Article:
All of the wines we tasted reflected differing blends of various Rhone varietals – the reds presented different expressions of syrah and grenache, while the whites showed off combinations of roussanne, viognier, and chardonnay. My key take away from the tasting is that the wines definitely lived up to their hype. First and foremost, all six wines showed off beautiful fruit. The use of oak showed in balance with the depth of fruit and acidity.


It’s a ritual every year to wander the Grand Tasting Tent, where producers from all over the world display their wares, in the hopes of making new discoveries. As with previous years, I ended up on a sort of world tour. I don’t have room to list all the wines tasted but here are a few highlights.

Although Australia is best known for many great Shiraz, I’m glad I was persuaded to take the road less traveled and try some really outstanding Cabernet Sauvignon and Pinot Noir. From Penley Estate, a highly regarded winery in the Coonawarra region of South Australia, I enjoyed the “Phoenix” and Reserve Cabs and chatting with Proprietor/Chief Winemaker Kym Tolley. From the Yarra Valley region of Victoria, I really was impressed with Pinot Noirs from Giant Steps and Innocent Bystander, partly because one usually doesn’t think of great Pinot Noir from Australia but also because Owner/Winemaker Phil Sexton was pouring and explaining the wines. Before leaving Australia, I found one more wine I also highly recommend: the Vasse Felix “Heytesbury” Cabernet Sauvignon from the Margaret river region of Southwestern Australia.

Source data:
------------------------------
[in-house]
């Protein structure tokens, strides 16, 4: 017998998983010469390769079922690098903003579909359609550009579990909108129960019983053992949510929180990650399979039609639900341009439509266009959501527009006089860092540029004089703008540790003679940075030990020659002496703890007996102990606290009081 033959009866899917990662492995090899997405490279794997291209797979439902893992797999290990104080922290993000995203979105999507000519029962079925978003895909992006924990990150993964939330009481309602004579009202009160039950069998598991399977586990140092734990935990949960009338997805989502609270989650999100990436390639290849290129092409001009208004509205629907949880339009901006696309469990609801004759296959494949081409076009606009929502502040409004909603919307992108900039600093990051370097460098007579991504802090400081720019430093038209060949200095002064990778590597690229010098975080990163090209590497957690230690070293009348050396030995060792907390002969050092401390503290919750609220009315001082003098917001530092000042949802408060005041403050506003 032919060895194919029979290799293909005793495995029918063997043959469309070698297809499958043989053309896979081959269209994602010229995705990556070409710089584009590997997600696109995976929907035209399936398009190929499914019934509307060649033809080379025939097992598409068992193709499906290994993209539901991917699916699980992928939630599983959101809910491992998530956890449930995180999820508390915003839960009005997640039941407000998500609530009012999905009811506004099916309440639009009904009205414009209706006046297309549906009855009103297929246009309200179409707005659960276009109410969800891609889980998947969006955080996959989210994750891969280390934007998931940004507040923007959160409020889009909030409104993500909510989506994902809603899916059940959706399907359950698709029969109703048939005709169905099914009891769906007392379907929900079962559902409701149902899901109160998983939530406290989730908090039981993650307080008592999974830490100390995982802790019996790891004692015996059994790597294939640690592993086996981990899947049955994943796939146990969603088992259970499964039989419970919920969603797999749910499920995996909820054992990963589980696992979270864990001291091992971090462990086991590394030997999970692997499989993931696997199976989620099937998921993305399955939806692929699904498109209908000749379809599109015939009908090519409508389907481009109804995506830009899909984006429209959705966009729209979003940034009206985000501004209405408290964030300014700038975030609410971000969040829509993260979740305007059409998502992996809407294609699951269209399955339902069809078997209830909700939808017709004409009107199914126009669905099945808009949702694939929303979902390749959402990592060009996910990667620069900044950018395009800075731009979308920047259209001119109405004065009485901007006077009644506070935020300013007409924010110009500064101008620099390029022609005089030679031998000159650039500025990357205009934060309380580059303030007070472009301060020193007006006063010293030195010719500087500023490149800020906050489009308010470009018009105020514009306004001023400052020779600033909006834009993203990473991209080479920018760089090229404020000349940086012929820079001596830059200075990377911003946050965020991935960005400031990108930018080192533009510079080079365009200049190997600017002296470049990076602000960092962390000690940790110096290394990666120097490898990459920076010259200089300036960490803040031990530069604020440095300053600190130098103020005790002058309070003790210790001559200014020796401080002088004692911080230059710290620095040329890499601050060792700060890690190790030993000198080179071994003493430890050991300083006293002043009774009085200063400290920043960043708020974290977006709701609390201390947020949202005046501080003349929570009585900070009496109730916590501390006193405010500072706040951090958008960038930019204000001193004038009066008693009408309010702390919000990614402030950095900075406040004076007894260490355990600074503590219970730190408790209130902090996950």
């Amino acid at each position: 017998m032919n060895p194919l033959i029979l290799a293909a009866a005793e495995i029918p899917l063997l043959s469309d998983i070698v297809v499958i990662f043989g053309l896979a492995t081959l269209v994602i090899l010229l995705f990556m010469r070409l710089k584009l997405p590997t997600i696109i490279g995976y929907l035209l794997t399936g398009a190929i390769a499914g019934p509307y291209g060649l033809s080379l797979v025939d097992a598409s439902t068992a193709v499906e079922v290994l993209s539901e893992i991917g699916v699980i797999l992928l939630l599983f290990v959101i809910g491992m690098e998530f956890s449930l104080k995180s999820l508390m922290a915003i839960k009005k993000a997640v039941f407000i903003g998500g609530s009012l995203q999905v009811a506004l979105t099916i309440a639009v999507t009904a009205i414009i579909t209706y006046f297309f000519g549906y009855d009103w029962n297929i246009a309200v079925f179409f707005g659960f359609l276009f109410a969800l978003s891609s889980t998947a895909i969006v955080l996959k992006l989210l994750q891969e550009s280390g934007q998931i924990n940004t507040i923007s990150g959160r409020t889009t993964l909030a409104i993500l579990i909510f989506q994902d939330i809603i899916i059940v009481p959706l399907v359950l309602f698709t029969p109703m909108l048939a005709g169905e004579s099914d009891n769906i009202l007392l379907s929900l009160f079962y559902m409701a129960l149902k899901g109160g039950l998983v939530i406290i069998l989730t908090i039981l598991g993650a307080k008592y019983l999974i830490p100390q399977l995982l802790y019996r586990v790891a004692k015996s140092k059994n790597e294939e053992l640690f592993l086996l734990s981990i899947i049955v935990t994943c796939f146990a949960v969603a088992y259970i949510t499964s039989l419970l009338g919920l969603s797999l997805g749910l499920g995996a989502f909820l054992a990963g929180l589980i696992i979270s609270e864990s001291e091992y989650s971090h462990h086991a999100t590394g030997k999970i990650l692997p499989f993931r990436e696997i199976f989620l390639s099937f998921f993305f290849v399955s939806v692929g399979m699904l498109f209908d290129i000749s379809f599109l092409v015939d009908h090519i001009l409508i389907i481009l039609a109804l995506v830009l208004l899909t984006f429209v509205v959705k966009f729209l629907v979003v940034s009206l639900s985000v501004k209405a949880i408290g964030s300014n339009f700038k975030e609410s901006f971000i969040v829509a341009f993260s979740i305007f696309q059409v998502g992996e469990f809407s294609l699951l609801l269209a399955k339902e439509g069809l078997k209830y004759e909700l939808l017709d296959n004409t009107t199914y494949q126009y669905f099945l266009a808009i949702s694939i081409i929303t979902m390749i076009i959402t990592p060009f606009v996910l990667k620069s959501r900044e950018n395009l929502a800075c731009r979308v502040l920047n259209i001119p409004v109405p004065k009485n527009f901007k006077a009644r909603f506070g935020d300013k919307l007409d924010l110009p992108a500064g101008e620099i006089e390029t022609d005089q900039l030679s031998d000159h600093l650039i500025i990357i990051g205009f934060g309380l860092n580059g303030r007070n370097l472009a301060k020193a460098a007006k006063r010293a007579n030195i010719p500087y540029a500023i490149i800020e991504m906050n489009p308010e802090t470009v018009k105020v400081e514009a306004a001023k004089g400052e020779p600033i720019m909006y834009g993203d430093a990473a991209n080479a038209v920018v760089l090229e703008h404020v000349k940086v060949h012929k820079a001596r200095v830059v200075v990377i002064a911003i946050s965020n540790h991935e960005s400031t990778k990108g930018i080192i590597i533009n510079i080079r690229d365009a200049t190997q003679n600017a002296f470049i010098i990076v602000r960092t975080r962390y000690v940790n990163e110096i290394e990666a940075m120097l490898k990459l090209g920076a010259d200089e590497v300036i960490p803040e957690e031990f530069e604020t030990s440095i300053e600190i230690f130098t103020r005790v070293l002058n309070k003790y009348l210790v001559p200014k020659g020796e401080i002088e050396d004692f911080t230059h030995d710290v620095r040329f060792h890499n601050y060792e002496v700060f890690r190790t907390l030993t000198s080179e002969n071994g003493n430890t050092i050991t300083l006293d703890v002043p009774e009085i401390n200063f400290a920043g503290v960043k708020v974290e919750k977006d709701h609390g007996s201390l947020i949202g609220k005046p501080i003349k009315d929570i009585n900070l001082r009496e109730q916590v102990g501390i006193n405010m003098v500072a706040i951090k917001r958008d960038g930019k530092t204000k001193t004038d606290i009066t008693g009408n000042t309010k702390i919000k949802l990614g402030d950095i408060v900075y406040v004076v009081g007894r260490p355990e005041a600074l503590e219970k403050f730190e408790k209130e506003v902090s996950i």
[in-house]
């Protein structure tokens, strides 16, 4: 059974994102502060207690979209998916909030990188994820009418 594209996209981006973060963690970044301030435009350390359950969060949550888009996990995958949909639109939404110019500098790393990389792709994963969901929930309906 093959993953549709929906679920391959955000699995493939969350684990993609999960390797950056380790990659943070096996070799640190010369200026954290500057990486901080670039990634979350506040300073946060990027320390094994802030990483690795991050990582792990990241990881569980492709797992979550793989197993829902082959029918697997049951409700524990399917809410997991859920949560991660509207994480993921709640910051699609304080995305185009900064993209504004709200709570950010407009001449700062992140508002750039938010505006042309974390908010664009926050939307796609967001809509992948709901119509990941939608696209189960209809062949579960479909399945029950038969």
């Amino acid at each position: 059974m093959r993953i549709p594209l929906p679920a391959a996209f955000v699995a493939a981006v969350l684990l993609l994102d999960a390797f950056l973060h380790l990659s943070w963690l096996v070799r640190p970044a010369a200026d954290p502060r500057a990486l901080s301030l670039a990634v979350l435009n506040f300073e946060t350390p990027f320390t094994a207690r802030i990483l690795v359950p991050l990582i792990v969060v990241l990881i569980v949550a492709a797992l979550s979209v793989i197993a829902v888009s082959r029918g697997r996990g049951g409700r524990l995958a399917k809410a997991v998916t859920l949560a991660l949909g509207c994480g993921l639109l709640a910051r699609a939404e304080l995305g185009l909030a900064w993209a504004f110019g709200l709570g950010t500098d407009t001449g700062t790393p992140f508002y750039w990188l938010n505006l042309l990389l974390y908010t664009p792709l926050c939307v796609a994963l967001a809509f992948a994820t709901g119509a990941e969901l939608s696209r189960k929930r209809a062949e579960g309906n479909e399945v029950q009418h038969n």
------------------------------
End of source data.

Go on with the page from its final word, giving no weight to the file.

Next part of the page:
Representing Portugal, the Esporão Assobio, which is made predominantly from touriga nacional, tinta roriz and touriga franca grapes, is a distinguished single vineyard red worthy of any serious wine drinker. If you think the only Portugal wine worth drinking is Port (and Port is great stuff), think again. There is a lot of great Portuguese dry table wine and Assobio is one of the best.